Wednesday, June 27, 2018

Jipijka’maq– Great Horned Serpent


Multiple Layers of Meaning in the Mi'kmaw Serpent Dance – Trudy Sable
“How far back this dance goes among the Mi'kmaq is difficult to say. Possibly it originated from the Ohio Valley where the serpent mounds of the Adena tradition are found: interchange between the Ohio Valley and the Maritimes 3,000 years ago is documented (Ruth Whitehead, personal communication, 1996).”
“First, as seen in the language, the world is experienced and expressed as fluid, in a constant flux, or as a process, not static and objectified. For instance, there are a number of words for Creator, e.g. kisu Ikw, ankwey-ulkwjikeyulkw, tekweyulk, most of which are transitive verbs describing different processes of creation that do not begin or end, but are ongoing. The word adapted by the missionaries to communicate the abstract concept of 'God' is Niskamij, which is both a kin term and an honorific term meaning 'grandfather', 'step-father', and 'father-in-law' (Francis, personal communications, 1995-96).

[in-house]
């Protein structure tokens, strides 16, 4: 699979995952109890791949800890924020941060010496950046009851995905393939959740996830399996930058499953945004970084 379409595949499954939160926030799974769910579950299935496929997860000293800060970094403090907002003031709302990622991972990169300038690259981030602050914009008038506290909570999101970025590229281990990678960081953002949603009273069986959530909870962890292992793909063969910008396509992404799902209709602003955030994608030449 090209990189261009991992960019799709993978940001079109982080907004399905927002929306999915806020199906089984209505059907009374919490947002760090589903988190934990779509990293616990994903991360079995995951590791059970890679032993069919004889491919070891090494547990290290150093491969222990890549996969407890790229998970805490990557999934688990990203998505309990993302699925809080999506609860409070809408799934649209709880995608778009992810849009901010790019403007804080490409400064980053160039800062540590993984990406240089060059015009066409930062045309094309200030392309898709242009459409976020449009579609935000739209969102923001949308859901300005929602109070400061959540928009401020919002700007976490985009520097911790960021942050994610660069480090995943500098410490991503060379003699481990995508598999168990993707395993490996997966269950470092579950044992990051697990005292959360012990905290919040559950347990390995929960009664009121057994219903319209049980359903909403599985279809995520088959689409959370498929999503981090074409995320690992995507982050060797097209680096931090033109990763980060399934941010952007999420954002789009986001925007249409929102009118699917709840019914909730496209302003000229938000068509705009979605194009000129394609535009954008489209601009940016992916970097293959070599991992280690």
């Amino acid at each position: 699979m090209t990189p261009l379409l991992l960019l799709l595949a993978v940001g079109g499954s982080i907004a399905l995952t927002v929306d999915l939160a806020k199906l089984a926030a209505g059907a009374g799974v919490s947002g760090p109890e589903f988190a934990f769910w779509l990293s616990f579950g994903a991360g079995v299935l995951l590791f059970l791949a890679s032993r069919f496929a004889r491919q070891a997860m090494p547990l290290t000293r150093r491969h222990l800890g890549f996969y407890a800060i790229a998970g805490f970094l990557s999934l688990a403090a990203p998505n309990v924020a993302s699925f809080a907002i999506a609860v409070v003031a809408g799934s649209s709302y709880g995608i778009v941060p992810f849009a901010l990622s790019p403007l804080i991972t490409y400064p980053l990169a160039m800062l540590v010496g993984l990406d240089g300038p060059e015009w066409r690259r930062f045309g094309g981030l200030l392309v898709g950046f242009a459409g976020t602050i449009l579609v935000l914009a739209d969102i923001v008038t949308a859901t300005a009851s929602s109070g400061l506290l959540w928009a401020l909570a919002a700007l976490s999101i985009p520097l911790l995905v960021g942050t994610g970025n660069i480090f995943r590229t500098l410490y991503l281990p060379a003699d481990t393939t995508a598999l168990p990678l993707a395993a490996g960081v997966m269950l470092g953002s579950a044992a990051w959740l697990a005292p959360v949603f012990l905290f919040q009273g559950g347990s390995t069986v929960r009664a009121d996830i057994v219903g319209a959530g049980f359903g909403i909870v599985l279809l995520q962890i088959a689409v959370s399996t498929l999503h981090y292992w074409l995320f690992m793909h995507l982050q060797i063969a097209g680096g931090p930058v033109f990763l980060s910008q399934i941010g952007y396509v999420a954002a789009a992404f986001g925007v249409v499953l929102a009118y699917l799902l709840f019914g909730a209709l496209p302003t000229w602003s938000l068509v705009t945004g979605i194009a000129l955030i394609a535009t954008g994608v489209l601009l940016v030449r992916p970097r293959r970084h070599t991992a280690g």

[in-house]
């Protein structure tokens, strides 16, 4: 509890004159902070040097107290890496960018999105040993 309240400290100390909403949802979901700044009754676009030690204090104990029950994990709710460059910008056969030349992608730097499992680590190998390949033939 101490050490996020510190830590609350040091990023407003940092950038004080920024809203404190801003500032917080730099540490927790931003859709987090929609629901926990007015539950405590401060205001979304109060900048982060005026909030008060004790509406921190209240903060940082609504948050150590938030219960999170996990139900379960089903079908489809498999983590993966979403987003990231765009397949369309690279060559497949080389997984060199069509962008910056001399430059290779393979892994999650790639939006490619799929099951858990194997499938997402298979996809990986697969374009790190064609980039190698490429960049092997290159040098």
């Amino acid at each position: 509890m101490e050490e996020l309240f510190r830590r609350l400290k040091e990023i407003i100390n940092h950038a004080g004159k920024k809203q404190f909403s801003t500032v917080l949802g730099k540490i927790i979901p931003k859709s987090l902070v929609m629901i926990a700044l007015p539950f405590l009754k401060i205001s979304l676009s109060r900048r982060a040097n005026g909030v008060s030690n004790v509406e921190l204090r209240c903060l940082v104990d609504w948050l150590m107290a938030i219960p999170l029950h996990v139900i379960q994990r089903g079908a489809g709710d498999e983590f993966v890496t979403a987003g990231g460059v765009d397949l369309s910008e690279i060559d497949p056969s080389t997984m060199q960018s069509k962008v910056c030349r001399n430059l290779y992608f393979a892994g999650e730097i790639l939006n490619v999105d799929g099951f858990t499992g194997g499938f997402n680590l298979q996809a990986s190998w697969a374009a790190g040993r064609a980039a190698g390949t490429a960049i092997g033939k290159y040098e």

Second, because of the fluid nature of reality, everything in the culture seems to accommodate and adjust to a world of shifting realities. Many of the legends are filled with shape-shifting and unpredictable beings with whom one had to interact appropriately to survive. The nature of the language, stories, songs and dances, all seem to be a way to re-create and re-evaluate reality again and again, and to re-establish one's relationship within it continuously. Third, everything expresses a world of relationships, or things in association or in relation with other things, not existing as separate entities. This can be seen in the language in the extension of kinship terms to things, animals and other-than-human-beings, as well as in the social organization. Similarly, the terms for colours illustrate this relational quality. Except for the four colours red, black, white and yellow (also the colours used for the four directions), all colours are associative — or "analogized", as Francis (personal communications, 1995-96) terms it. Even these four, however, are thought to have derived from Proto-Algonquian words that associate them with blood (red), light/sunlight/dawn (yellow and white), and ash (black) (Whitehead 1982:71). Other colour terms mean Tike the sky' (blue), 'like the fir trees' (forest green), etc. Thus there is no way to describe the colour of blue and green rocks, or even a dream of blue and green rocks, without ascribing to them a connection, or relation, to the sky and fir trees. Furthermore, all colours — including black, red, yellow and white — are intransitive verbs that can be conjugated. The translation of maqtewe 'k (black) is 'in the process of being black', inferring that there is no fixed state of blackness, but rather a stage in a process that could change (Francis, personal communication, 1996). Fourth, many levels of meaning can be compressed into one word, one utterance, one step — a whole image that might take many sentences in English to write out can be expressed in one word or one movement, similar to mnemonic marks made to convey information, or wampum belts with each bead associated with some message. As well, there may be implicit meanings that are not conveyed in the literal translation of a word but simply come from being part of the culture...